Better Homes and Gardens® Real Estate and the Asian Real Estate Association of America (AREAA) recently released findings from a national survey of Chinese-Americans that reveal the impact of the ancient design philosophy, feng shui, on this population’s homebuying mindset and preferences. While Chinese aesthetic and cultural traditions have long fascinated the Western world, this study sheds light on its influence in the U.S., as Chinese-Americans and international Chinese buyers represent an increasingly powerful force in the nation’s housing market.
The majority (76 percent) of Chinese-Americans surveyed are familiar with the principles of feng shui, which are considered to dictate spatial arrangement and building design to produce a harmonious flow of energy. Furthermore, over half of those who are familiar follow the practice in their daily lives. The prevalence of this unique art extends to home buying; 81 percent of those Chinese-Americans surveyed who are also homeowners indicated that feng shui factored into their most recent home purchase. This segment of the population is particular about adhering to feng shui in the home and they’re also discerning about the real estate professionals they work with during the process. More than a third (36 percent) would avoid an agent if they had no knowledge of feng shui principles.
“It’s critical for real estate professionals to understand all consumer drivers within the home search,” says Sherry Chris, president and CEO, Better Homes and Gardens Real Estate LLC. “For this population, feng shui applications are as essential as other traditional characteristics of a home. Understanding these considerations is part of being a sophisticated service provider as well as an invaluable resource for our clients during the homebuying and selling processes. We are privileged to work with AREAA on bringing these unique insights to the forefront for our industry.”
A staggering 86 percent of all respondents stated feng shui will play a role in a future homebuying decision and 79 percent are willing to invest more for a home that incorporates its principles. As such, feng shui often carries a large premium, with respondents willing to pay an average of 16 percent more. On the flip side, for sellers, incorporating feng shui into the foundation of a home may also affect its future on the market, as 90 percent of Chinese-Americans believe implementing its principles increases a home’s resale value.
“As the Asian American community’s influence in the real estate market continues to grow, feng shui principles are gaining much needed attention and have already influenced real estate developers and interior designers alike,” says Carmen Chong, 2015 AREAA national chairwoman. “This research proves there is a significant financial incentive for investors and sellers to consider the application of feng shui in their properties. For an agent, understanding these principles can dramatically improve the opportunity for success within the Chinese-American market. We are thankful to have worked with Better Homes and Gardens Real Estate in producing this new research, and look forward to raising needed awareness about the importance of feng shui in a living environment.”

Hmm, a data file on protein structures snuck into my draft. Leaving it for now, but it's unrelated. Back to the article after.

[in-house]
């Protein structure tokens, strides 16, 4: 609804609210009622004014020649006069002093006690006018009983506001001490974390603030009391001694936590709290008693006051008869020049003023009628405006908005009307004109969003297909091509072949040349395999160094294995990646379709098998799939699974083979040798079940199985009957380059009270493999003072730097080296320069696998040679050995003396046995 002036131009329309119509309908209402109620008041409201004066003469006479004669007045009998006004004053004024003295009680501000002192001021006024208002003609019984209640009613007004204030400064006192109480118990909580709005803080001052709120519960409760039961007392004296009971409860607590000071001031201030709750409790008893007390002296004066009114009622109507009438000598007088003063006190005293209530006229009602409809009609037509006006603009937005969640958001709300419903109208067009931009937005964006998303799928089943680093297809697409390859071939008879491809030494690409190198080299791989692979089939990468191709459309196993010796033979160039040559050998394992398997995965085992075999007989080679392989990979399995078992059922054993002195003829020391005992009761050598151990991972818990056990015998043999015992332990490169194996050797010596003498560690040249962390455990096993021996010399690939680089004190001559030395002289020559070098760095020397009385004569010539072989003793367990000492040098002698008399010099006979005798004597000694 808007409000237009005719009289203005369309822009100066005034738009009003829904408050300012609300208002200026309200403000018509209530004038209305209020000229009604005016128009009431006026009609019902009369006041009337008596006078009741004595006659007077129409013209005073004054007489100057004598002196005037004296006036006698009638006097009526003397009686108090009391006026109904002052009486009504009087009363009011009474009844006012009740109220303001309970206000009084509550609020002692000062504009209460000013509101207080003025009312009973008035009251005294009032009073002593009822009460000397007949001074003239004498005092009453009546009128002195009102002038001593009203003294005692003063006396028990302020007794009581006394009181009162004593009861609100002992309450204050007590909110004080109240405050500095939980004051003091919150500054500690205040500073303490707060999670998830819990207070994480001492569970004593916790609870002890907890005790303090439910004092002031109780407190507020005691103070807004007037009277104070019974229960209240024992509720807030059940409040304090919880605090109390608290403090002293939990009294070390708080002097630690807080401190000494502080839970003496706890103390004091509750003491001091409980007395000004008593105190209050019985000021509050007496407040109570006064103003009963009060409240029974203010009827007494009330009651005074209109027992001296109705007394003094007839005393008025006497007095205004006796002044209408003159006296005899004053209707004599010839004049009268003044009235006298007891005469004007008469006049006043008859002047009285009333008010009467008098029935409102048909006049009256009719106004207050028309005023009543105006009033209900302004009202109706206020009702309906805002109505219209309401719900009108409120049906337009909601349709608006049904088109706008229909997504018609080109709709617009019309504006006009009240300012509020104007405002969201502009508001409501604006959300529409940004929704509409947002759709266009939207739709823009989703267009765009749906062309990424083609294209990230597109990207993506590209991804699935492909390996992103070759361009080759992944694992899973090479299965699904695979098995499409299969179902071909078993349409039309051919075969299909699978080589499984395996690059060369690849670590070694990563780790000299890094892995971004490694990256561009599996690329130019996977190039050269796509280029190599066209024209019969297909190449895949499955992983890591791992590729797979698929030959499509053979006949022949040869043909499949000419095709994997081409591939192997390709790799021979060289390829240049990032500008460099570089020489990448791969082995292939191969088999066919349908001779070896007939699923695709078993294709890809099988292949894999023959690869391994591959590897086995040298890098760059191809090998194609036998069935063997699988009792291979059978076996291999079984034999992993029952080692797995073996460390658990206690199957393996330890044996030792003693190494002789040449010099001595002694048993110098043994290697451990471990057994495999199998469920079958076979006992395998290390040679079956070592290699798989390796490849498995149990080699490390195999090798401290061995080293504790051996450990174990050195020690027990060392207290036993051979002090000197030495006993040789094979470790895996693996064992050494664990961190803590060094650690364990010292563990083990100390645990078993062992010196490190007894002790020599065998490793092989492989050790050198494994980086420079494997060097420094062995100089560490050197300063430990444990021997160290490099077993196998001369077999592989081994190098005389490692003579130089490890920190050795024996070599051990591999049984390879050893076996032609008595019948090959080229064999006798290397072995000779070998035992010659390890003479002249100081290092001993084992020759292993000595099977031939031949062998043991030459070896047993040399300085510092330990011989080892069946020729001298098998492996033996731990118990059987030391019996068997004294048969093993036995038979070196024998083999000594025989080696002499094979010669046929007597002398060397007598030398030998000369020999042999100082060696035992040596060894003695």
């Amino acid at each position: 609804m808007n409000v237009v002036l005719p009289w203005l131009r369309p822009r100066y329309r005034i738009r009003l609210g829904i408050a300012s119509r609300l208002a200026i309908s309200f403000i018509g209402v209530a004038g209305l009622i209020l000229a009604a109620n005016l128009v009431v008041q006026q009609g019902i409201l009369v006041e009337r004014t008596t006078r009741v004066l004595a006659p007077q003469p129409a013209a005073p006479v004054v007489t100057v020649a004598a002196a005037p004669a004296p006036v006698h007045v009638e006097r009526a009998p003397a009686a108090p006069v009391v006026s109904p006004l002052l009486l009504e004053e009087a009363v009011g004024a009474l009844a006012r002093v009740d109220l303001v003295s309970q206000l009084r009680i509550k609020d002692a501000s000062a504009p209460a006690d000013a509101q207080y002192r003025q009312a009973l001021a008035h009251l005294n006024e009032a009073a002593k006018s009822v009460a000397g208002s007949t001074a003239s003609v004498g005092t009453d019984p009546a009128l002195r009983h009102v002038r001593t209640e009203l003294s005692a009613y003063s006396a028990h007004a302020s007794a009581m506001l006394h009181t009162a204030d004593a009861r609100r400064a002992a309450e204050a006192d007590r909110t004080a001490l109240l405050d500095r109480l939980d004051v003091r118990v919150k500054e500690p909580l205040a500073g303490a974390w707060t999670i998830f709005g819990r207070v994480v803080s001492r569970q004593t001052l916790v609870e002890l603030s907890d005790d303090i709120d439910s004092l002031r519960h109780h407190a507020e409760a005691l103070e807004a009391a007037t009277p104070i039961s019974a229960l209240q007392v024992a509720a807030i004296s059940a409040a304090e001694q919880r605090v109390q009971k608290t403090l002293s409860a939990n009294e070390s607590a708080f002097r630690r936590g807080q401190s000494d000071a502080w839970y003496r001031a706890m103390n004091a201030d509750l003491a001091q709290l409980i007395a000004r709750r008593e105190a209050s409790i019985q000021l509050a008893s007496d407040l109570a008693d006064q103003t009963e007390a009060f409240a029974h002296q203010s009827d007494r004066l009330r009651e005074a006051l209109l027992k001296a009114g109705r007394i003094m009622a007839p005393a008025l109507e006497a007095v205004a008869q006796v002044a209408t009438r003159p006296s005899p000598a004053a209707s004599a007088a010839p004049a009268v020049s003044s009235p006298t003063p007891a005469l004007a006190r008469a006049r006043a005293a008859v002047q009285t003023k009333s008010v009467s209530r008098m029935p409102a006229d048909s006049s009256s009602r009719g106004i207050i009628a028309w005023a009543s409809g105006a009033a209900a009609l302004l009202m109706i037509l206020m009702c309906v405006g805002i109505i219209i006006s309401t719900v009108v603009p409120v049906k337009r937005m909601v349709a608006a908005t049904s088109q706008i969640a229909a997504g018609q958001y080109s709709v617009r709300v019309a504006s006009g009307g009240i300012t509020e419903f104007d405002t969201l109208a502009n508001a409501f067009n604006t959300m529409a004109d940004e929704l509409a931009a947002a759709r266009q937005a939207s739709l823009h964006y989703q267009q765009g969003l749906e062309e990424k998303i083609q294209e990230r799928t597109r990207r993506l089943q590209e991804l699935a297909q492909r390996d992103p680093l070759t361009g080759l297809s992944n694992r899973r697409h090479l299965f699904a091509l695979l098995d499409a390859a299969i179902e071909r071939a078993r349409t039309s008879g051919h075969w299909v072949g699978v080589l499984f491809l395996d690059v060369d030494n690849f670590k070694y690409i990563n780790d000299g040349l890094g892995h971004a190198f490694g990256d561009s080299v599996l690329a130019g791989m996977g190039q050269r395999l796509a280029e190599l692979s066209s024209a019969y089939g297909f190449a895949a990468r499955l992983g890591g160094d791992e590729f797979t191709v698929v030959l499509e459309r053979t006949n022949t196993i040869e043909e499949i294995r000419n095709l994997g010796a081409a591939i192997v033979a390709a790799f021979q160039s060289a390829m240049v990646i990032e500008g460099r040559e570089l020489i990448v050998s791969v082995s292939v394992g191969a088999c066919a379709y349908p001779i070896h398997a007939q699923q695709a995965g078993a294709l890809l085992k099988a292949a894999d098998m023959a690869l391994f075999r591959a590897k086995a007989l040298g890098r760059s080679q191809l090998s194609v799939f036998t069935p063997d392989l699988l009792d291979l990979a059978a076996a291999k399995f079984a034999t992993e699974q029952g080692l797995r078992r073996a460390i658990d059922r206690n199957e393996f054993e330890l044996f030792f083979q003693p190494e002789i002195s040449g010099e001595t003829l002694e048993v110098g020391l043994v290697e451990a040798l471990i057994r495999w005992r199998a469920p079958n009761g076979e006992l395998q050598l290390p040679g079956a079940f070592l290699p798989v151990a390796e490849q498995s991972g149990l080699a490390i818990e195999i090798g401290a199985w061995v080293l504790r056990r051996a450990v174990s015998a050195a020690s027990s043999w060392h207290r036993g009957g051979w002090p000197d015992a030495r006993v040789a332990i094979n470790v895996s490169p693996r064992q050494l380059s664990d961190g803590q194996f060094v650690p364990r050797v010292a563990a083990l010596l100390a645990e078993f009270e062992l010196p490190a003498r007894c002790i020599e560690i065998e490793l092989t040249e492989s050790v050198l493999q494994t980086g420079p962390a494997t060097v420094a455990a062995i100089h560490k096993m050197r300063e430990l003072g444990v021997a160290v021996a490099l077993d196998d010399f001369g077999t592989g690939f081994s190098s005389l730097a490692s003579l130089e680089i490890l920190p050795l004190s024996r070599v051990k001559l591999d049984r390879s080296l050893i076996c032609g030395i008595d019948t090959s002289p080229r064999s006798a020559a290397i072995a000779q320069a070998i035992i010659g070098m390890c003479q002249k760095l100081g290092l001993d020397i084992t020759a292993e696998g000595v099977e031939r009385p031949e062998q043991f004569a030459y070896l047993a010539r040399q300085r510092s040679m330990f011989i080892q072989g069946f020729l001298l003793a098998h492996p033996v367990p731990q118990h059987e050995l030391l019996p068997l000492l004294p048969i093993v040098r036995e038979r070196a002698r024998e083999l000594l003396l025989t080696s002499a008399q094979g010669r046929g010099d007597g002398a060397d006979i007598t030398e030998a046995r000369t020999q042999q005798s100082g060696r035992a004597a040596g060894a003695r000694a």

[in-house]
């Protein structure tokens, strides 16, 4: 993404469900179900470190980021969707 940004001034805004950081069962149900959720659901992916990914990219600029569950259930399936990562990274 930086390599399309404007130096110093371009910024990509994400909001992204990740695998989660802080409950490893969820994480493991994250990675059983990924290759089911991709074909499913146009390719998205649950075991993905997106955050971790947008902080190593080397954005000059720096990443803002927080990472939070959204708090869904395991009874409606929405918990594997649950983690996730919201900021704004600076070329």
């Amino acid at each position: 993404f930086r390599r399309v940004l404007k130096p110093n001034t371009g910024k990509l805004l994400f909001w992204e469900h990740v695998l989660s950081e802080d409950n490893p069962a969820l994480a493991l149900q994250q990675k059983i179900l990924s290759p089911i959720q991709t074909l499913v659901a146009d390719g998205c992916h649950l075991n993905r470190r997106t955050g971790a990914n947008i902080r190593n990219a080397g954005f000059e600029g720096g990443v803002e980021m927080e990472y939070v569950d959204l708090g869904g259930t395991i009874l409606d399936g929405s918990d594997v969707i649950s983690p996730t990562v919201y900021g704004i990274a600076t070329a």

There are many elements of feng shui that range from design to the location of the home. When undergoing the homebuying process, 75 percent of surveyed Chinese-Americans indicated they had at least one deal-breaker that goes against feng shui principles that would prevent them from purchasing a home. These include: the home being located at the end of a dead end street (31 percent), the home’s back stairs directly facing the front door (29 percent), the home having a sloped backyard (29 percent) and the home’s front and back doors being aligned with each other (24 percent).
Accordingly, when asked to rank the feng shui principles most important in a homebuying decision, 71 percent of Chinese-Americans indicated the cardinal direction the home is facing in their top three choices, followed by the location of the home on the street and the location of the stairs.
A Family Tradition: Many feng shui principles that still hold close to home today have been passed down through generations. Nearly half of Chinese-American respondents (49 percent) are more likely than their parents to take feng shui into account when deciding on a home, including 69 percent of those who practice feng shui. That said, 85 percent would bring along a family member other than a significant other when house shopping.
Home is Where There’s Feng Shui: A home’s amenities and the surrounding neighborhood are important when looking to buy, but as findings show, many prioritize feng shui. In fact, 41 percent of Chinese-Americans think it is important when looking for a home. Two-thirds of those who practice feng shui (66 percent) feel the same – making it the second most important consideration among that group, only behind neighborhood safety.
Elements of Design: 87 percent of Chinese-Americans have essential feng shui elements they desire for their kitchen, including it being organized and free of clutter (64 percent), its colors complementing each other (32 percent) and the kitchen stove not being directly below the master bedroom (29 percent).
The careful arrangement of space and design continues in the bedroom, where 72 percent of Chinese-Americans have essential elements incorporated. These include avoiding the bed directly facing the door (41 percent), mirrors being placed away from the bed (34 percent) and the ceiling having a consistent height with no slopes (25 percent).
Sixty-two (62) percent of survey respondents apply spatial fundamentals to the design of their bathroom. These include the bathroom being located away from the home’s center (28 percent), the toilet being located in a separate space (24 percent) and having a full-length mirror (23 percent).
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